Alumni Travel is a subset of the travel business that deals primarily with groups of people from the same collegic background.

I wish I knew how alumni travel started. Like the first guy to eat an oyster, it doesn’t seem obvious: why would 10-50 people from the same school (different backgrounds, different ages, different travel wants, etc) get lumped together. Often alumni travel groups get lumped in with other alumni groups (competing schools) or just non-alumni travellers. That trip you took to Paris through a travel agency had a bunch of Gophers or Sooners or Ducks along for the ride. They didnt know each other from Adam and aside from where they bought their ticket, you wouldn’t have any clue they were alumni travellers.

Travel companies build trips. They say, “We’re going from Chicago to Europe. We’ll put together airfare, a tour bus, hotels at each stop, a few meals, and the occasional feature, package it up with a little overhead to pay for the tour manager and a little on the top for the company and sell them to whomever.” Travel agents around the world try and sell that trip to people who come up and say, “Do you have a trip from Chicago to Europe where the details are handled for me? Yes? Do you have a brochure I can look at? Great, sold.”

Alumni associations are acting like travel agents in this instance. They send brochures (taken from the travel company with an alumni association logo slapped on) to alumni who have stated a preference for European travel and hope to sign them up in a bundle. The price is usually the same as registering through a travel agent, though an alumni travel agent will have a more limited number of trips to sell than a travel agent.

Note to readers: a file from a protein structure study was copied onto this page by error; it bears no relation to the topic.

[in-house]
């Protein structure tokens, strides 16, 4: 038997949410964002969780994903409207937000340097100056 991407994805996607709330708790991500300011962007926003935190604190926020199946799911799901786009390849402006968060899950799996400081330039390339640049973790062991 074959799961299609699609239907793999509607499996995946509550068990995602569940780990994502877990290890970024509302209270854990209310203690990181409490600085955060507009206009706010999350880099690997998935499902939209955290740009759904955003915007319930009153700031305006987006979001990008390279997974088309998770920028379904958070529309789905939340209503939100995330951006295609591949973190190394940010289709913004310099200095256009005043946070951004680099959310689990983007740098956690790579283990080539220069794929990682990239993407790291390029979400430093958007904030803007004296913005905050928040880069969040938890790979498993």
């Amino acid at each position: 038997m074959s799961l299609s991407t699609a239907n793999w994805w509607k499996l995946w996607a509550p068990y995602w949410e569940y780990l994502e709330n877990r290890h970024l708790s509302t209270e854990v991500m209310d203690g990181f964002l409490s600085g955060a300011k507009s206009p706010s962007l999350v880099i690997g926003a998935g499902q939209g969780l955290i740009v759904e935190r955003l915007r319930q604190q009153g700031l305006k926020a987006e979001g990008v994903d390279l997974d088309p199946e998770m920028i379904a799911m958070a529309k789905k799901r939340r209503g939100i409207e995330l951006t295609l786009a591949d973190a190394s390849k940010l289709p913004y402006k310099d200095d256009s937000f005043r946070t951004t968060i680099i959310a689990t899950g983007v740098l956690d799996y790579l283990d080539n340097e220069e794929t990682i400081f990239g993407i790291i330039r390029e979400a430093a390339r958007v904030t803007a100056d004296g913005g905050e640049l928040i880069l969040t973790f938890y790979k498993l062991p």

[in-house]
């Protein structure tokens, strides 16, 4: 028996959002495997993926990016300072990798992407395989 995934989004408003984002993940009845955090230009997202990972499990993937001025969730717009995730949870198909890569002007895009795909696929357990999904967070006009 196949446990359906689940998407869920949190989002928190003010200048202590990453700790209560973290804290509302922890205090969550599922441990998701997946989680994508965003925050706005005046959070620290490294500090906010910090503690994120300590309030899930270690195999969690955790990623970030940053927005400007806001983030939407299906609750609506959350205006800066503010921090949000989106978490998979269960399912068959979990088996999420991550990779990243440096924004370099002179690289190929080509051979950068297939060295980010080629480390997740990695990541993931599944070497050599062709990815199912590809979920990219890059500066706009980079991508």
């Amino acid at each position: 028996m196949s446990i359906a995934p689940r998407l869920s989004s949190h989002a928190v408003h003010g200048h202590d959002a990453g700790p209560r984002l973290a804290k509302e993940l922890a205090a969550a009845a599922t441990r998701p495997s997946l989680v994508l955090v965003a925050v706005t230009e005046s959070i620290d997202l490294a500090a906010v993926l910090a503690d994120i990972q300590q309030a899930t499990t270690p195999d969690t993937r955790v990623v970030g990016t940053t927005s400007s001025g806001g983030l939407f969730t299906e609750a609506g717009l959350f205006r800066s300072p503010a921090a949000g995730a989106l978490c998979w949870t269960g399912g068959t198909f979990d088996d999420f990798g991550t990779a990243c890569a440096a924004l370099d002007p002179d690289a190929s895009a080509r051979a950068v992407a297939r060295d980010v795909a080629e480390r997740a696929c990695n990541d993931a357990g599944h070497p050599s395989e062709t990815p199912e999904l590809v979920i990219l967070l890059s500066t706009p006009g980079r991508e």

The value to the alumni association is that they get a percentage of the sale, and if enough travel pakages are sold, free trips are thrown in. Commonly, these free trips are given to management or university faculty and staff the alumni association is trying to curry favor with. The person taking the free trip is to act as an alumni travel liason, helping the alumni travellers however they can, and bringing issues up to the tour manager. The make sure that the alumni needs are met. While this seems like extra value that the alumni association is providing the alumni travellers, the tour managers usually do the heavy lifting: the alumni tour helper-person is there to make the alumni traveller feel good.

So how in the world does an alumni association sell a trip? Â The cost is the same but the selection is less. Alumni associations add some value in sending an extra person, but that seems negligible. Â The reason why alumni travel in these groups thorugh alumni associations is because of the connection they feel to the university. Alumni feel that no matter when you graduated, you went through the same things as every other graduate, and thus you have a common groud. On a more base level, it helps travellers feel like they won’t be travelling with the riff-raff, that these are people who went to the same school, thus have similar beliefs, though in practice, this isn’t at all the case.

So how does an alumni travel program grow? Here’s what I would propose:

1) The Web 2.0 Fairy Dust: Social Network. Some white label social network will be fine (Ning, etc), so long as it can be admin-ed by a 10-year-old and has the ability to add events. Nothing fancy, nothing crazy, no need to connect it to Facebook or authenticate it to your alumni database. It has to be a stand-along site, with a seperate domain and seperate name. Yes, stick the alumni association logo all over it to show it’s a legit site, but don’t feel like it has to have the exact same look and feel (trust me, this is a plus: alumni associations have to build sites that are all things to all people, making them examples of decision-by-compromise — Â a stand-alone site will be able to specialize and focus). Let travellers set up their own regsitration and look around.